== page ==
The first time I ran away from home, I was six years old.
There is no gruesome tale that justifies this decision to move out of home – my family were, and continue to be, a lovely bunch of people. At the time, I didn’t think so. My Mum, who had always fondly referred to me as her ‘handbag’ had decided that it was time for a new purse; there was a baby on the way. Now, maybe you became an older sibling during your childhood too and you took this wonderful transition in your stride. I did not. Not at even a little bit. I still remember my Mum and Dad telling us the ‘good news’ and sitting stunned as my sisters jumped up and down.
“Maybe we’ll have a brother!” they shouted.
Did we need a brother? I was happy with the way things were. I was the obvious favourite, doted on by my Father who (always) gave me sweeties or the last sip of his drink, and I was pretty much carried everywhere by my Mother. Who was this intruder who had come to take my position?
It was clear that my parents no longer wanted me and I wasn’t loved as much as I thought I was. The arrival of my new sibling became a national crisis: teachers at school were told about my difficulty ‘adjusting to the changes at home’ and a special eye was kept on me in case I stabbed myself in the eye with a pencil during play-time.
I’d been toying the idea of leaving home for a few months until I found the courage to execute my master plan. It was a Saturday morning. My parents were out and my sisters were lazing around the house while I packed all my favourite things in a blue carrier bag. I left the house, exhilarated, adrenalin pumping and my heart beating wildly. I was free! They wanted a baby? Fine. But I wasn’t going to stay where I wasn’t wanted.
But as I walked up my hill I became more unsure with every step. Where was I going? Who was going to look after me? Who would feed me? Despite all my questions, one thing was certain: if I didn’t get home before my parents returned, I was due to get a sound beating.
As I arrived at the top of the hill, I took a seat on my favourite bench and began to evaluate my options.
- Sleep on the bench
- Keep walking to an unknown destination
- Go home
I’m reminded of that day this morning as I write this post. This week, I ran away from home. Not my actual home (I cannot afford to pay rent in London) but from the warm, comfortable one I’ve been building up again with my Father (the one that resides in Heaven) over the past few months. I’m not sure why I’ve been walking up this hill all week, knowing all the while that I have nowhere to go to. I’m not sure why I sat on the bench evaluating the options similar to the ones available to my six-year-old self.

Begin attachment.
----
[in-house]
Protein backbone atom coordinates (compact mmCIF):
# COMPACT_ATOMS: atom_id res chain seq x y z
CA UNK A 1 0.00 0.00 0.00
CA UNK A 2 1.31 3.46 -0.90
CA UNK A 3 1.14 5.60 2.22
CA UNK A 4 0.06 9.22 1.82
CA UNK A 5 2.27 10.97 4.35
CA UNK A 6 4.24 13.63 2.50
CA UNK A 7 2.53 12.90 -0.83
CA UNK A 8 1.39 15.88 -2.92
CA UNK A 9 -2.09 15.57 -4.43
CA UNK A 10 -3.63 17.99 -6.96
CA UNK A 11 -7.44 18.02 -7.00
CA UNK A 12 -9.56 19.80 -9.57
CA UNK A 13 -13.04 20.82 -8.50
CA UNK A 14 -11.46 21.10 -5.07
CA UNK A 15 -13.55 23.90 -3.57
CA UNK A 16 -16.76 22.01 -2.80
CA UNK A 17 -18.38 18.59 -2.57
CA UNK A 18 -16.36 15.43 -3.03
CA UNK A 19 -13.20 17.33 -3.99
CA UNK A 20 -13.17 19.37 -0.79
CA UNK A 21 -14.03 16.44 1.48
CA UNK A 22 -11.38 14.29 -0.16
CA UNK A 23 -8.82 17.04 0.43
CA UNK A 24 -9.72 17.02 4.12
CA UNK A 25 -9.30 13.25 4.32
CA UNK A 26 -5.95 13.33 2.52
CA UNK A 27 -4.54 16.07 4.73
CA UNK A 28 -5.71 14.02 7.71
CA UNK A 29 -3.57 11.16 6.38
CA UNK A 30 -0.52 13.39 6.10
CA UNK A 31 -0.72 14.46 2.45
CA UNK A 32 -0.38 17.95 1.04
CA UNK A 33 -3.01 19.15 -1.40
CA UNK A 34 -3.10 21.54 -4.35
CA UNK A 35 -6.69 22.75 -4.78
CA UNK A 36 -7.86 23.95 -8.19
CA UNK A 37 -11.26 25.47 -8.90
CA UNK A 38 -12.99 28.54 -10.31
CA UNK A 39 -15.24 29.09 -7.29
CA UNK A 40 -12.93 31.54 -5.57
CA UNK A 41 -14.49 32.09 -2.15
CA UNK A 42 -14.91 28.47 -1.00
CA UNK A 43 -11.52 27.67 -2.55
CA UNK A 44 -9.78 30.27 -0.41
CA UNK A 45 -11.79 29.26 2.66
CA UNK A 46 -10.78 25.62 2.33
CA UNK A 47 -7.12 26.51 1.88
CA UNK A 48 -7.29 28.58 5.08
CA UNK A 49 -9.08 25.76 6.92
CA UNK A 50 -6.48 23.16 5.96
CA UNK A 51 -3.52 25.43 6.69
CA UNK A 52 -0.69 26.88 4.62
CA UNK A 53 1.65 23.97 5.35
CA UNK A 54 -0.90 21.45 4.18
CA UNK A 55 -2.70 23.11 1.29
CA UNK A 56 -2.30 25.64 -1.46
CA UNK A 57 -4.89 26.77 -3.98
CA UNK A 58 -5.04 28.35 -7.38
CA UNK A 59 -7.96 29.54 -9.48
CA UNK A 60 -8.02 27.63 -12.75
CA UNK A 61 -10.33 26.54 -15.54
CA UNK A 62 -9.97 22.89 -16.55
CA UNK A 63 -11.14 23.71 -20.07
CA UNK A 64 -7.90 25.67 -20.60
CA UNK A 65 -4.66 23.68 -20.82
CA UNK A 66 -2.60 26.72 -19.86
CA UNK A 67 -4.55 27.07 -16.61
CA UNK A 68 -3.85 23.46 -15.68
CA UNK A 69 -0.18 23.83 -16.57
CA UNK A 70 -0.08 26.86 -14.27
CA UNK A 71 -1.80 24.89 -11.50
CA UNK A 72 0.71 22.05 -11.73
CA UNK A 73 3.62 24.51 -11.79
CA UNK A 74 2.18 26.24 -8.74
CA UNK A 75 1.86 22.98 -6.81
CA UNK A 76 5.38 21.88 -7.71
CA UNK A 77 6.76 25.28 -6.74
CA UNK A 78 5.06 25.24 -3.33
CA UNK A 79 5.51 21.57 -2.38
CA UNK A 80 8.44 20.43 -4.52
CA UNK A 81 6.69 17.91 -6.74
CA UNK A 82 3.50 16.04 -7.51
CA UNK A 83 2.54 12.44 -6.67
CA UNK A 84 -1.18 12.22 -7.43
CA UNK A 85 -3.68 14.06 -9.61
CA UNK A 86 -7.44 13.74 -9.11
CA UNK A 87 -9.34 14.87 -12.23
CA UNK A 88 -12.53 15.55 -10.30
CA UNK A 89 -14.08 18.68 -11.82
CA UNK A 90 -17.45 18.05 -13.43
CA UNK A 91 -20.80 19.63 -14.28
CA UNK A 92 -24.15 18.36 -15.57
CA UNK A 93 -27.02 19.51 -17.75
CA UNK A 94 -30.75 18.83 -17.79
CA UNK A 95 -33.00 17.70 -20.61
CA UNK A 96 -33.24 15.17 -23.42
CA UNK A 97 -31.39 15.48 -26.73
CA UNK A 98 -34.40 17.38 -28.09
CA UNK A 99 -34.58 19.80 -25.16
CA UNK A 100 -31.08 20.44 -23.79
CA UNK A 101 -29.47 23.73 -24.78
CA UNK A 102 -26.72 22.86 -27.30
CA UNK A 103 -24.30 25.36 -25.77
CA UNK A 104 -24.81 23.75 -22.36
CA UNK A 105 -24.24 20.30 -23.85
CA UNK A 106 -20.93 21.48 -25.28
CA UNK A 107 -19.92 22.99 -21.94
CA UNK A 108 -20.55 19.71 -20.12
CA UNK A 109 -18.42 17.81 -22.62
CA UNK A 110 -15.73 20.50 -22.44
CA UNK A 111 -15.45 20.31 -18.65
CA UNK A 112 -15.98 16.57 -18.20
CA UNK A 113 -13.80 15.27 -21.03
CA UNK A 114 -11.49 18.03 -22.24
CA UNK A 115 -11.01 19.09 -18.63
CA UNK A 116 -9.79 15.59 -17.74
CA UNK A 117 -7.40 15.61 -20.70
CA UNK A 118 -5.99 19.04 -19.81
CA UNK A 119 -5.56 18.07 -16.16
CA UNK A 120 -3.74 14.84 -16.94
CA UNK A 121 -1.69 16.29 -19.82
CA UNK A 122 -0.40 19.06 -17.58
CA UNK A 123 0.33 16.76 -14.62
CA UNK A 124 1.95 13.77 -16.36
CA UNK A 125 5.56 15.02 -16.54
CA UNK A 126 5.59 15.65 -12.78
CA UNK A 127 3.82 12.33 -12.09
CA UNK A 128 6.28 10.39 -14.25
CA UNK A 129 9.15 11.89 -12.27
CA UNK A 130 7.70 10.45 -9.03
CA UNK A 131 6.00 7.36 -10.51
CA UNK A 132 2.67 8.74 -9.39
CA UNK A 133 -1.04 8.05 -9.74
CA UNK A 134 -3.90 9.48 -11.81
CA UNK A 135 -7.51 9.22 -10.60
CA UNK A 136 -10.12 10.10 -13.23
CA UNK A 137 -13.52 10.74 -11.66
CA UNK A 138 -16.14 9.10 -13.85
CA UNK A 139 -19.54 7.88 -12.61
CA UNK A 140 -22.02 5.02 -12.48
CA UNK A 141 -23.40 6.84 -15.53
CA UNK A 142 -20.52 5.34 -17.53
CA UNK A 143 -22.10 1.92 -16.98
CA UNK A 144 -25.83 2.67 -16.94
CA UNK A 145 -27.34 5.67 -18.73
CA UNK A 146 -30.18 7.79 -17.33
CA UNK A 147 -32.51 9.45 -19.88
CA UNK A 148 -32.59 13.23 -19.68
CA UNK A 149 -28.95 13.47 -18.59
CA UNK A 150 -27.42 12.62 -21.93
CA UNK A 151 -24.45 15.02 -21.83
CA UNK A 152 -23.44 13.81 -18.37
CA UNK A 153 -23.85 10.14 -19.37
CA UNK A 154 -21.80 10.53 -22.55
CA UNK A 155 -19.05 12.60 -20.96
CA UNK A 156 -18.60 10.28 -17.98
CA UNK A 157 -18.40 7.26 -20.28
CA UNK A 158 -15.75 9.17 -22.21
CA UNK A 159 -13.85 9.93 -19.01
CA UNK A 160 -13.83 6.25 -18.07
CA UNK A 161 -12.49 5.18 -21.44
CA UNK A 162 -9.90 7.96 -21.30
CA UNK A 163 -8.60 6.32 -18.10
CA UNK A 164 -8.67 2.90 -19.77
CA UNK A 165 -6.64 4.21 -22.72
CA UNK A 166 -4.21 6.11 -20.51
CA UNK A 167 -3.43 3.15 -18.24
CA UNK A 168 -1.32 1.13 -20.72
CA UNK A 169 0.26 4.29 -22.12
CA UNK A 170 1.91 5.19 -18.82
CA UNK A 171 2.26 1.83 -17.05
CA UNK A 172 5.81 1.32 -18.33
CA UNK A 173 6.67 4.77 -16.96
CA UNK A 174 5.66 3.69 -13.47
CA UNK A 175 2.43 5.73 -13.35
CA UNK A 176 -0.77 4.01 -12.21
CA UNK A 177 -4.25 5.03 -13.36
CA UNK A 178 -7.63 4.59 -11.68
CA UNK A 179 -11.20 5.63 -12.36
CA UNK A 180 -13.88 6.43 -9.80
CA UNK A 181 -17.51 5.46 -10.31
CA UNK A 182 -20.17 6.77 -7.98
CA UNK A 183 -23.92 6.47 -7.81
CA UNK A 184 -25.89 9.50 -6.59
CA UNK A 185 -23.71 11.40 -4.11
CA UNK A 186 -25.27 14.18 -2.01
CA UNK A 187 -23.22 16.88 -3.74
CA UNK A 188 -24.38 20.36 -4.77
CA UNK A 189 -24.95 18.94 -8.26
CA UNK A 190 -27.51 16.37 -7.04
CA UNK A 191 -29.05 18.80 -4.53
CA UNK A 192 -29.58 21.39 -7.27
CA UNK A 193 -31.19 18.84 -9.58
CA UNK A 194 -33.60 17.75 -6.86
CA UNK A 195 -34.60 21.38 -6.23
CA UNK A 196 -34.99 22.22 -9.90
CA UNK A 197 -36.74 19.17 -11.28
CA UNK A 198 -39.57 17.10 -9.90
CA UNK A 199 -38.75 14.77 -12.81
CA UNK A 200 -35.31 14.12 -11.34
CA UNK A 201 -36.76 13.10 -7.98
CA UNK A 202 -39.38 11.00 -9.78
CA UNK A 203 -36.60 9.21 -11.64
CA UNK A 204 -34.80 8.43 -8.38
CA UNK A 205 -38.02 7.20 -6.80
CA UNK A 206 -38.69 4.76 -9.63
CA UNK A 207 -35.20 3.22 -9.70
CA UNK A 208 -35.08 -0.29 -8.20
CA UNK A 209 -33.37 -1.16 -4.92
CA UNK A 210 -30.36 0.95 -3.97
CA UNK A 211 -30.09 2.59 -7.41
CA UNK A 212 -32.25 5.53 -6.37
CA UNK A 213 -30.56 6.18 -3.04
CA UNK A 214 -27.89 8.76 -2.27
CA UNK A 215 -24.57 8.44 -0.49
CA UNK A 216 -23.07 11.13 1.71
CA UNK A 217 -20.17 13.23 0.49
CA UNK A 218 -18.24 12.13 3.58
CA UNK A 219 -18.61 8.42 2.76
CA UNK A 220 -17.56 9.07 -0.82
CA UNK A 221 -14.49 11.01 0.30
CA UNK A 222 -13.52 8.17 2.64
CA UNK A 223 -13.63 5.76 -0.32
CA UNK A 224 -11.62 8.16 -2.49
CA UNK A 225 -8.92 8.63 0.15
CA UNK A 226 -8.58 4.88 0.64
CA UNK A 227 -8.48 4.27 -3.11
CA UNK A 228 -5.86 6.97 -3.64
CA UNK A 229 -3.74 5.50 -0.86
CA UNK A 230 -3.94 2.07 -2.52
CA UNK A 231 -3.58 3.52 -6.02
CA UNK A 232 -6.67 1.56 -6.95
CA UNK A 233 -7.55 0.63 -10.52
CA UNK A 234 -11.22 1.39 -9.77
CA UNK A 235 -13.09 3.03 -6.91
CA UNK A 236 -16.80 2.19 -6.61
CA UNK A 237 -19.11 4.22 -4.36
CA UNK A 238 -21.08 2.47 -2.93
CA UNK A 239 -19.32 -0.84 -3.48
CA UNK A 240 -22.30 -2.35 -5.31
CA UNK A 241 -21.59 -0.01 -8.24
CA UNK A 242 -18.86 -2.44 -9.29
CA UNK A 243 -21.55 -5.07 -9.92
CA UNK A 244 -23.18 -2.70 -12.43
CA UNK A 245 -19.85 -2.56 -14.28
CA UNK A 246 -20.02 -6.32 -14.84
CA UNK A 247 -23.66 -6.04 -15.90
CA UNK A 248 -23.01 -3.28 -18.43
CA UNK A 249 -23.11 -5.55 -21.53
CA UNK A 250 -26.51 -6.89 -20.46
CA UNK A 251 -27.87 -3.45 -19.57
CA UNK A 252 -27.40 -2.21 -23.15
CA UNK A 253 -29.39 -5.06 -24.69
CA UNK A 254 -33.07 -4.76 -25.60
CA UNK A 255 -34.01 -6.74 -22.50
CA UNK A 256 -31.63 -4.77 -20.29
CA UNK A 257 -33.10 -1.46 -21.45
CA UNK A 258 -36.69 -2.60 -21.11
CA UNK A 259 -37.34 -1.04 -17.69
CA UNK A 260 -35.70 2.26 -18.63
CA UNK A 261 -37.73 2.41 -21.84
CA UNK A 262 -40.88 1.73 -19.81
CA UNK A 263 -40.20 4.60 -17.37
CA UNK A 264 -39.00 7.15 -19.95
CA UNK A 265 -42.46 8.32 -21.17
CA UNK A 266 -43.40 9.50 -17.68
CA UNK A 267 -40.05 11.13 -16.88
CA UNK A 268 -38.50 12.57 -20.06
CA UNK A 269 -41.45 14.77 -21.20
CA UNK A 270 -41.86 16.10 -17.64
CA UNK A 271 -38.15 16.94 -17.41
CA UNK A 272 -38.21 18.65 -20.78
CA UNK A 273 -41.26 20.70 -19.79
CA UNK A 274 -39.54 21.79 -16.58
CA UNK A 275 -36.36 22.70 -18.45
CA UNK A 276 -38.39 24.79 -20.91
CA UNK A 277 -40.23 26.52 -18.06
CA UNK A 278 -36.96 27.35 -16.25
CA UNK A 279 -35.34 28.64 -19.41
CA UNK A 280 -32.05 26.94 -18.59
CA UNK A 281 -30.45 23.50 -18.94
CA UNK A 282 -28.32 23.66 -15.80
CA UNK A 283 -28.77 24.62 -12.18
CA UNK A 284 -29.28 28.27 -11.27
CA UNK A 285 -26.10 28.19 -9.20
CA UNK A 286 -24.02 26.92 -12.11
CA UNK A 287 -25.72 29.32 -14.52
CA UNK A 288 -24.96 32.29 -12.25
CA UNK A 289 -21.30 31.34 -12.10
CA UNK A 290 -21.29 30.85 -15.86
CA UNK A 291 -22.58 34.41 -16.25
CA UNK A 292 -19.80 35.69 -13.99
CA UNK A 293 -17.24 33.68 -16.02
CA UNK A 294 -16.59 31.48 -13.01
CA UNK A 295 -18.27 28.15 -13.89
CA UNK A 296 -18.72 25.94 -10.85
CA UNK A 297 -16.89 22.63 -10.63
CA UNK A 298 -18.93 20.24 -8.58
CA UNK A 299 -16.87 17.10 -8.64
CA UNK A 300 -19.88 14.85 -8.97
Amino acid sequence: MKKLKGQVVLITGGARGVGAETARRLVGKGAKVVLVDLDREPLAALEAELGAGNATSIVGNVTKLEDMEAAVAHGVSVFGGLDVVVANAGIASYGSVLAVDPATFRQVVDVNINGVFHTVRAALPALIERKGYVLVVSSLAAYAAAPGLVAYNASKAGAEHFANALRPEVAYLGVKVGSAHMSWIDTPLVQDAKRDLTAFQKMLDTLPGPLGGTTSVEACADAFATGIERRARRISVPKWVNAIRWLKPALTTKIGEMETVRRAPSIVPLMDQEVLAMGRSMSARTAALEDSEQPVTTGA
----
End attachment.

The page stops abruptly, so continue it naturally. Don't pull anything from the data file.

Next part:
17 “When he finally came to his senses, he said to himself, ‘At home even the hired servants have food enough to spare, and here I am dying of hunger! 18 I will go home to my father and say, “Father, I have sinned against both heaven and you, 19 and I am no longer worthy of being called your son. Please take me on as a hired servant.”’
20 “So he returned home to his father. And while he was still a long way off, his father saw him coming. Filled with love and compassion, he ran to his son, embraced him, and kissed him. 21 His son said to him, ‘Father, I have sinned against both heaven and you, and I am no longer worthy of being called your son.’
22 “But his father said to the servants, ‘Quick! Bring the finest robe in the house and put it on him. Get a ring for his finger and sandals for his feet. 23 And kill the calf we have been fattening. We must celebrate with a feast, 24 for this son of mine was dead and has now returned to life. He was lost, but now he is found.’
Similar to the prodigal son (found in Luke 15-32), I came to my senses this morning. I realised that there are no options that compare with returning to my Father’s house, being embraced by Him and being reminded of His enduring love that covers a multitude of sins. When I am away from the Father, there is a sense that something integral is missing. Life is okay
(kinda) but moments are hollow, joy is fleeting, pieces of the puzzle remain hidden from my sight and I find myself going through the motions: getting up, going to work, gyming, sleeping. And it’s not enough.
This week, I aim to do better. I’m going to get back to my daily Bible readings, my consistent communication – all that good, good stuff.
I am going home.
If you’re on the run, evaluating your options, unsure as to what life will look like if you continue walking that hill, maybe you should return to your home too; He still loves you and is waiting for you.
Lots of love,